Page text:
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Total number of comments: 20 (since 2013-11-28 15:55:15)

Shannon White

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  • Obama's budding Cambodia Policy in Syria
    • I remember another Cambodian hypocrisy: The Reagan admin diplomatically supported the unity government that included the genocidal Khmer Rouge in opposition to the Cambodian government installed by Vietnam. They supplied military materials to the OTHER opposition members with the caveat that they could not give their supplies to the Khmer Rouge. We know how that typically works in practice.

      In the long run, the cold war ended, the US, China, and Vietnam lost interest in Cambodia, and the UN stepped in to broker a peace process. The end result is a democracy-in-name-only with a government, the provenance of which is that originally installed by Vietnam.

      If the US took the Reagan approach to Syria, the US would construct a unity government that included ISIL in opposition to the Baath government. They would arm the opposition with the caveat that ISIL not get any, but, in practice, ISIL would get US weaponry. The hope being that the Assad government would be pushed into negotiations with the opposition that would eventually be a unity government that excludes ISIL. Then the US can fund this new democracy-in-name-only to go after ISIL.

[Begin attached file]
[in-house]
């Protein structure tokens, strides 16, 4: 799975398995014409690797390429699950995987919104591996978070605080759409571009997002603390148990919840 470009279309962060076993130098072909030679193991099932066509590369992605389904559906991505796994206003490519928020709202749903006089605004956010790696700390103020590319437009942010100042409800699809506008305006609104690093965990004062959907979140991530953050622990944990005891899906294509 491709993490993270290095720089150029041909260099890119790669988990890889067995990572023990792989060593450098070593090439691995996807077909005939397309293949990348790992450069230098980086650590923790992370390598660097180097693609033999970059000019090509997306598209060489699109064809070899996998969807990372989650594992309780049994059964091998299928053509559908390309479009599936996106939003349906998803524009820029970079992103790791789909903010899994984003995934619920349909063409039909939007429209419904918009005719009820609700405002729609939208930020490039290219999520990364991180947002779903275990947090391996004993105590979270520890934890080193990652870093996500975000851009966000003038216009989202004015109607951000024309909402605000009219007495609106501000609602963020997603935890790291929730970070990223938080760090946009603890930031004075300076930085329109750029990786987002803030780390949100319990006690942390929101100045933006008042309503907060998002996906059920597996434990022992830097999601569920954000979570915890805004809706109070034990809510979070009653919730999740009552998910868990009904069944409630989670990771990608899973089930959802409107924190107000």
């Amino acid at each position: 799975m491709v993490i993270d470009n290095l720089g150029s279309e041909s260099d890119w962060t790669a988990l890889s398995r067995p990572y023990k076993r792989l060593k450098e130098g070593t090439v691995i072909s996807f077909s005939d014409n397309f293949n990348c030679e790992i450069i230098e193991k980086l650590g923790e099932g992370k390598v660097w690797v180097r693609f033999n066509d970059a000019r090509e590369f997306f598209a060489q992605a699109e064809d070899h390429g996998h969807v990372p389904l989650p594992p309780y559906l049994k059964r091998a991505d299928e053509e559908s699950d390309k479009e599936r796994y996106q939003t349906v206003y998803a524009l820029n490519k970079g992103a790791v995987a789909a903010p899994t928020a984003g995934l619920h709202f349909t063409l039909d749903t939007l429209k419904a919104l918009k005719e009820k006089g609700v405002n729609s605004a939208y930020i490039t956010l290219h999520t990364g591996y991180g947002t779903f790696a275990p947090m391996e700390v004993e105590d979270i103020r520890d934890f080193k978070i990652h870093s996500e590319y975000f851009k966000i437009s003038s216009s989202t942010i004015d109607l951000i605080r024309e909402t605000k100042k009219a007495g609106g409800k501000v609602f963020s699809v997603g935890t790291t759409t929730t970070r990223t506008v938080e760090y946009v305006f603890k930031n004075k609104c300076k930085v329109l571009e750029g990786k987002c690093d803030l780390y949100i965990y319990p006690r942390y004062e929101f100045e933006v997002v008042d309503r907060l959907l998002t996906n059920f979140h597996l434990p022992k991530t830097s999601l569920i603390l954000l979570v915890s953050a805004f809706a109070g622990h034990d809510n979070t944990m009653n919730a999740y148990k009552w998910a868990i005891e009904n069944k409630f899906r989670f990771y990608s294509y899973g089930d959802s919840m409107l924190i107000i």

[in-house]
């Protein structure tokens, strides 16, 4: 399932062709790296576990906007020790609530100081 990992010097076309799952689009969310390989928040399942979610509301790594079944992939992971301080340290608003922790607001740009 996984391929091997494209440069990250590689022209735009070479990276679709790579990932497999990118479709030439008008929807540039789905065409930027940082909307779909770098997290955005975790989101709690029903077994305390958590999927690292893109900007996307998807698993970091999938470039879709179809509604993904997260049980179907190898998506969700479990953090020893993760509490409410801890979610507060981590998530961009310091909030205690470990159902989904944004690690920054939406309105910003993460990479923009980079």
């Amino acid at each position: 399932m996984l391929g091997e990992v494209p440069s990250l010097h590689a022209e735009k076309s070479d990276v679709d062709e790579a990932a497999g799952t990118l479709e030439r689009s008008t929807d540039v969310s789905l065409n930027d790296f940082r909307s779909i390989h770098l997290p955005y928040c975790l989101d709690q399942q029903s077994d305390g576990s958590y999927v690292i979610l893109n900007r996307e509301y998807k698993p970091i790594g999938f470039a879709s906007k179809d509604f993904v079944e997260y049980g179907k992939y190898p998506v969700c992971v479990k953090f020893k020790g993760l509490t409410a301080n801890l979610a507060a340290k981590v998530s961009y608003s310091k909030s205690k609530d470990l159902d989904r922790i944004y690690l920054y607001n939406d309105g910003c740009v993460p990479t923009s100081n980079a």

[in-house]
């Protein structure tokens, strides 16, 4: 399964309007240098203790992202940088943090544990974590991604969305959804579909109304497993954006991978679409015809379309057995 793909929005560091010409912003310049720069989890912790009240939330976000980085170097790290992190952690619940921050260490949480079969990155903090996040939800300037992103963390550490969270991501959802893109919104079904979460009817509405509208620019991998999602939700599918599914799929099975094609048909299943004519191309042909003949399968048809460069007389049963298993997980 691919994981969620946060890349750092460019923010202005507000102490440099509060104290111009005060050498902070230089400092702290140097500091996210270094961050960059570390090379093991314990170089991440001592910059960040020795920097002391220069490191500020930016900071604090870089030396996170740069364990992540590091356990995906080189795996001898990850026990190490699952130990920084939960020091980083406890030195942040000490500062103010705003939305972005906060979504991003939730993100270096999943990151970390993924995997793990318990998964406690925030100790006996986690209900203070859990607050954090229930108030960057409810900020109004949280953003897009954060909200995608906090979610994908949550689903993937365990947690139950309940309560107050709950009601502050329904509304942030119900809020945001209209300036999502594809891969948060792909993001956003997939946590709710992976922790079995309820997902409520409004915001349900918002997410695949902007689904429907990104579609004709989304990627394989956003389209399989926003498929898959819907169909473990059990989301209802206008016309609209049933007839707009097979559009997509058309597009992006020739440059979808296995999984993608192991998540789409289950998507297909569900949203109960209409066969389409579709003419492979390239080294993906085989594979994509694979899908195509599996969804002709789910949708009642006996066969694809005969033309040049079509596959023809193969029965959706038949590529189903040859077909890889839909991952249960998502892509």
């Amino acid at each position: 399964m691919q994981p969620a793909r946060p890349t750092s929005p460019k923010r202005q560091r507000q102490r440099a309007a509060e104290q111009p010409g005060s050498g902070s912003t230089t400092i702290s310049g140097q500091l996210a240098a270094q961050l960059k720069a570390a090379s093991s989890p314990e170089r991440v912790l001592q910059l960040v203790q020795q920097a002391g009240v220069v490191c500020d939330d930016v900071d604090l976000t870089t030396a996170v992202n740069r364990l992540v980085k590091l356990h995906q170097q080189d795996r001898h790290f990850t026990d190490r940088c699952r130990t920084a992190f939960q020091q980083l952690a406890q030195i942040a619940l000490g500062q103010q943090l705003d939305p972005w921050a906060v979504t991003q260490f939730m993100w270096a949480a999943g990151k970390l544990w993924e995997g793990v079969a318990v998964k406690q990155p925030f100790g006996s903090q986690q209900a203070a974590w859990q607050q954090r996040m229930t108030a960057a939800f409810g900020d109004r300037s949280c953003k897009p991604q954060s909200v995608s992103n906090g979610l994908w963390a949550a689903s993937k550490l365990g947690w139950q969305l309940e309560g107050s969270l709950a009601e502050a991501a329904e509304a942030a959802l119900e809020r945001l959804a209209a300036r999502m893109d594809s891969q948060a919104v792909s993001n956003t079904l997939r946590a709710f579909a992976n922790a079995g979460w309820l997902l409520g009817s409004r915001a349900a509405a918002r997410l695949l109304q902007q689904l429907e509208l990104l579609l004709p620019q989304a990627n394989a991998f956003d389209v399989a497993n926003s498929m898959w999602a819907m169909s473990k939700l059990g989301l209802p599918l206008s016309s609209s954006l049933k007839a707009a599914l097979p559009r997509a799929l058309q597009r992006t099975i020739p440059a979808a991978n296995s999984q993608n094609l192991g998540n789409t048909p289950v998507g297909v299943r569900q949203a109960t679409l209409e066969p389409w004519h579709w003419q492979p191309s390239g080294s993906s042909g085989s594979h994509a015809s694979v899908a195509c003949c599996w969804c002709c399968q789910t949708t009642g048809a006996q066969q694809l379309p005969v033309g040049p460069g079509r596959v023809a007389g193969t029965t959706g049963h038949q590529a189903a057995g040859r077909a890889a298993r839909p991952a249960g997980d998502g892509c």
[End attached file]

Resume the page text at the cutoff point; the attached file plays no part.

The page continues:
It would be a disaster for the Syrian people, radicalize many and perhaps lead to a 911-type disaster in the US. On the other hand, if successful would lead to an increase in US influence in the region.

      I'm not saying that's a great approach, I'm just saying it's an approach if the goal is an increase in US influence.

      Another solution may be a grand bargain with Russia, where Ukraine is pressured into giving autonomy to the Russian speaking Eastern regions, and Russia cuts off aid to the Baath regime. They could hand over Snowden, as well. That, too, could force Assad into negotiations. This solution has the downside that US influence is not necessarily increased as Russia gets a hand in the settlement, and countries become wary of looking to get their interests underwritten by US support. But getting Snowden would be a feather-in-the-cap for the current US admin.

      Neither solution is moral or ethical. 'Nuff said.

  • Stop Saying 'If X fired Rockets at U.S.': It's Racist, & assumes we're Colonial